MSEF celebrates 20 years of enriching local students’ lives this Saturday night, Sept. 29, at its annual Live and Silent Auction at the Ouray County 4-H Event Center. Admission includes wine and beer, hors d’oeuvres, dessert, coffee and entertainment, and the opportunity to bid on items ranging from a one-week stay at Cat Island in the Bahamas to a year’s worth of designer doughnuts or the meat from one whole yak (that’s right, a whole yak!).
MSEF was established in 1992. Its main founders were Steve Arnold and the late Rich Tisdel, who at the time presided over the Ridgway School Board and Ouray School Board respectively. Other founding board members included Gary Wade, Rev. Jim Peterson, Dave Wood, David Bachman, M.D. and the late Gen. John Hay.
Each founding member contributed seed money from his own pockets to establish the nascent foundation’s endowment.
“They realized that we live in a geographically fabulous area that is quite remote,” explained longtime MSEF President Glynn Williams of Ouray, who recently retired from nine years of service on the board and is widely acknowledged as its historian. “The idea was to put together programs to give Ouray County students exposure to the outside world, by going on field trips or bringing people in. They realized, there just wasn’t the money within the school districts to finance this sort of thing.”
Twenty years later, MSEF’s goal is still basically the same – to involve the Ouray County community in developing resources to enrich students’ lives and broaden their educational experiences.
From Ridgway students’ participation in the Colorado Ambassadors of Music Europe Tour to Ouray High School’s annual Washington DC and Paris trips, MSEF has been spectacularly successful in its mission of sending students out into the world.
Conversely, it has also expanded the world for students right here in Ouray County by fostering enrichment opportunities. Just this week, for example, elementary students from Ridgway and Ouray enjoyed a visit from children’s book luminary Laurie Keller, the author/illustrator of Arnie the Doughnut, Do Unto Otters, Scrambled States of America and other popular children’s books, thanks in part to MSEF funding.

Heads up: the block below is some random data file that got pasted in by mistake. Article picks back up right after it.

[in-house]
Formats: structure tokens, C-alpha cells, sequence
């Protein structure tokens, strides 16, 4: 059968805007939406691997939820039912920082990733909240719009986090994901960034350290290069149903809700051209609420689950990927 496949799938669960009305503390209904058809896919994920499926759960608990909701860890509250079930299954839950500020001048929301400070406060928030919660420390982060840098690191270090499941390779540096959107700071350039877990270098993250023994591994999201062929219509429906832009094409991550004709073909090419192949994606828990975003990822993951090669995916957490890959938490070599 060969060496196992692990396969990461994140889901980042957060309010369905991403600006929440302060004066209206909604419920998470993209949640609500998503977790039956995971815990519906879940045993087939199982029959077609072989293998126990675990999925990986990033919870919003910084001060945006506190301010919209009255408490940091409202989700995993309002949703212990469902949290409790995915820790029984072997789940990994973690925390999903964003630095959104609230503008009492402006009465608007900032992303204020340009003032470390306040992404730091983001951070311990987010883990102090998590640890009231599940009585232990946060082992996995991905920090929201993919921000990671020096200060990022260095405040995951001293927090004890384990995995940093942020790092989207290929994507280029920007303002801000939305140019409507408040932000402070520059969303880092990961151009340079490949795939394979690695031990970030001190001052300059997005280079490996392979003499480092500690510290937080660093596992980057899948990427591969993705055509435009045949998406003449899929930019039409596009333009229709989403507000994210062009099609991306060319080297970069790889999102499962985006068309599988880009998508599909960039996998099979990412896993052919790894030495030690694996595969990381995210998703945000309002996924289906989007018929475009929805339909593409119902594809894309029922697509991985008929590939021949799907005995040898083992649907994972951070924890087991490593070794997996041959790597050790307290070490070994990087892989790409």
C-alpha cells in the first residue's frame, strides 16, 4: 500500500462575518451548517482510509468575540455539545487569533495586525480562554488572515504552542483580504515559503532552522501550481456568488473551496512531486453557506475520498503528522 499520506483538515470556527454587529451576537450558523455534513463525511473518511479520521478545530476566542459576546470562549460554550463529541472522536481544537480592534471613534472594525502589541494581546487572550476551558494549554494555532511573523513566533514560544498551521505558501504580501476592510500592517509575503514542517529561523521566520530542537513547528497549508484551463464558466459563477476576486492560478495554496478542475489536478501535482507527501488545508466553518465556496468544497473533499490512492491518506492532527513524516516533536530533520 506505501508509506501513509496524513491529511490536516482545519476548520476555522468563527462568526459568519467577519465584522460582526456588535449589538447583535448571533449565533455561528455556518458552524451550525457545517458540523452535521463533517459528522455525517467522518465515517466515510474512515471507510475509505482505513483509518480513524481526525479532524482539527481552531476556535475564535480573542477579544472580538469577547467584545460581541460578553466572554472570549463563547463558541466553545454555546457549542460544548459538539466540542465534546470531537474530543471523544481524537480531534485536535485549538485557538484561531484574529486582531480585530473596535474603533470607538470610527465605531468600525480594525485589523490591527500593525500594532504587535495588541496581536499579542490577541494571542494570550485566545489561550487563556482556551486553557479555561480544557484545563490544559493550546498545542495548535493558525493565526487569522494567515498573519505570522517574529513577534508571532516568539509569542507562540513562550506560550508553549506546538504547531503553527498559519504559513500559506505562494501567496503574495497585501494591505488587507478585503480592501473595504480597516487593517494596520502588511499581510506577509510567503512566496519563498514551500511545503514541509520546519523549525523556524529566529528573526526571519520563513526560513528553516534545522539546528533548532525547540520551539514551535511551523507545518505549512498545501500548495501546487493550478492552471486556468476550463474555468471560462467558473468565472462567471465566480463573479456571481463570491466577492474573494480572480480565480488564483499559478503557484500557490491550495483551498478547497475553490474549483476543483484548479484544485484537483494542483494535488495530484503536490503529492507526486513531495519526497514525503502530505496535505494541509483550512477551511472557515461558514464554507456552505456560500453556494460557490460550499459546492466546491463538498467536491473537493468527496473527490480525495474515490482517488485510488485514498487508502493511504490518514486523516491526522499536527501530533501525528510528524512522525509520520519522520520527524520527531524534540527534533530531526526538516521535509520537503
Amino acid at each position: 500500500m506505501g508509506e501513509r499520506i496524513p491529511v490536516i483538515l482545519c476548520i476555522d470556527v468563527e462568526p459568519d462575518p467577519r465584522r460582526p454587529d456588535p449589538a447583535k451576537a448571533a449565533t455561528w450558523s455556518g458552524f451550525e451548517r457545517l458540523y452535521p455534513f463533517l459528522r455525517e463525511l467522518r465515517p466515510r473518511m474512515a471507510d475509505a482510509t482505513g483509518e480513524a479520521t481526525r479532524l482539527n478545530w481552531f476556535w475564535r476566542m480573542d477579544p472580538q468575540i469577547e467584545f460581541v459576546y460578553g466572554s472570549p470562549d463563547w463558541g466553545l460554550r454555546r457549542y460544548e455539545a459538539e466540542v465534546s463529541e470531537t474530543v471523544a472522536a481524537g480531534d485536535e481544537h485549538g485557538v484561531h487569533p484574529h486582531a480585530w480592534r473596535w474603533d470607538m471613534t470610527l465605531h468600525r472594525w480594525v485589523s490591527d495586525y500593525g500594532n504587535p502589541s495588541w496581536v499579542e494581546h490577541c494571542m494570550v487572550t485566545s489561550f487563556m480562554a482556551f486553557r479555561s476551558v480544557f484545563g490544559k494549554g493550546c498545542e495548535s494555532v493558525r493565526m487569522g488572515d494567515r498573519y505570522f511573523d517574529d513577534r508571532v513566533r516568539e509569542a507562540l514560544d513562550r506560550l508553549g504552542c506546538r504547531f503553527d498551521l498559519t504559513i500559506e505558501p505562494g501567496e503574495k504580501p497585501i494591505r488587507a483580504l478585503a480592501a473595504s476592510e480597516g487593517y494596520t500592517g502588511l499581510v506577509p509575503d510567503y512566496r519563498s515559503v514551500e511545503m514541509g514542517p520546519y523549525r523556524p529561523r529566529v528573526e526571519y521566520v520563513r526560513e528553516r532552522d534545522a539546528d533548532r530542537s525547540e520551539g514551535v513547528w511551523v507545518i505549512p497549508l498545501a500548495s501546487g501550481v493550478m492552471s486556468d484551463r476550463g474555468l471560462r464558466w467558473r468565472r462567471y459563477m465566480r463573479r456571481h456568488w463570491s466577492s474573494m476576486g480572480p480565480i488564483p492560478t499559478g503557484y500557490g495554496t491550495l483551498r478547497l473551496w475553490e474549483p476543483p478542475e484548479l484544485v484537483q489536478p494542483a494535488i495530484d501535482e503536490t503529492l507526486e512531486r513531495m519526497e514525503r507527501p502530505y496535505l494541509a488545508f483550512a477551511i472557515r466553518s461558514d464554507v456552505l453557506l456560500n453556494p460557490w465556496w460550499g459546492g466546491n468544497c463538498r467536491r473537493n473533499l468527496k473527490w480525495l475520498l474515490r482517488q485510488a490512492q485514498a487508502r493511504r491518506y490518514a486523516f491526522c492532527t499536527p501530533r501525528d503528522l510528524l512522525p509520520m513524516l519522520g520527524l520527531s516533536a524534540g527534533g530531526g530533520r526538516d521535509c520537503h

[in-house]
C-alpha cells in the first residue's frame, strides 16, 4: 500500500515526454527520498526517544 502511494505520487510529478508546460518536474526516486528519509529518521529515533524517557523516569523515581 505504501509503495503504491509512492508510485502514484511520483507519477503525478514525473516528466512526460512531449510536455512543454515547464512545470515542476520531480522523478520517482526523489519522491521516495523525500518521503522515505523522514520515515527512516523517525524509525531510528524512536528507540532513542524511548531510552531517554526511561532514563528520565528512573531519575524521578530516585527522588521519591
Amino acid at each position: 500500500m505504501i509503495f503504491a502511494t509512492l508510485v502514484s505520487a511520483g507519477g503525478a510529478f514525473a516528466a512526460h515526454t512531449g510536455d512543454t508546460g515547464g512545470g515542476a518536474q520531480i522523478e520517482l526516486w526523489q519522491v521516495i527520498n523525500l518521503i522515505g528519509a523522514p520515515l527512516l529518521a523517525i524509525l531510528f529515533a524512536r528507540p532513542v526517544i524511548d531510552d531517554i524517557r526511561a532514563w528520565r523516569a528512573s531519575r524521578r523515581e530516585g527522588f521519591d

Project proposals are virtually always brought forth by a teacher, and vetted by a school representative prior to being presented to MSEF. They are considered twice a year, in November and March. Students benefitting from MSEF-funded expeditions must help with some of the fundraising to pay for their trip, and are often expected to come back and share what they learned in a presentation to the MSEF board.
“It is phenomenal to see how much they get out of it,” Williams said. “Particularly those kids who could never in a month of Sundays hope to have that experience on their own. I get the greatest kick out of that part. I’m very keen on MSEF’s original premise of opening student’s eyes to the opportunities outside this little valley here.”
In recent years, MSEF’s role in the schools has become more crucial as state financing for public education has dwindled in response to the recession.
But through it all, Williams has remained adamant about one thing. “Our job is not to subsidize the schools’ capital expenses,” he stressed. “To a person we have resisted that, and it’s never happened. We’re not here to subsidize the tax payers. We should be an adjunct to the school districts that allows programs to occur that the school district couldn’t otherwise afford to do.”
MSEF currently hosts four major annual fundraisers: its Live and Silent Auction (coming up this Saturday), the Mt. Sneffels Marathon/Half-Marathon in August, a community trivia bowl in February, and an annual spring fundraising drive.
Last year MSEF raised over $90,000 and distributed over $50,000 to a total of 36 projects in Ouray and Ridgway schools. The remainder of the money went into its endowment, which continues to grow and may one day become self-sustaining.
But in the meantime, for MSEF to be able to continue giving, the community has to continue giving as well. Which is why Williams hopes for a robust turnout at this Saturday’s soiree.
Admission to the Mt. Sneffels Silent/Live Auction is $35 per person in advance, or $40 the day of the event, and $350 for a reserved table seating for 10 people. To secure a ticket or to reserve one of the few remaining tables for the auction, contact Rebecca Mueller at 956-605-9875. Those who are interested in an early look at the auction items (or who are unable to attend the event), may visit the online auction site at www.biddingforgood.com/msefauction.
For more information about Mt. Sneffels Education Foundation, visit www.mtsneffels.org.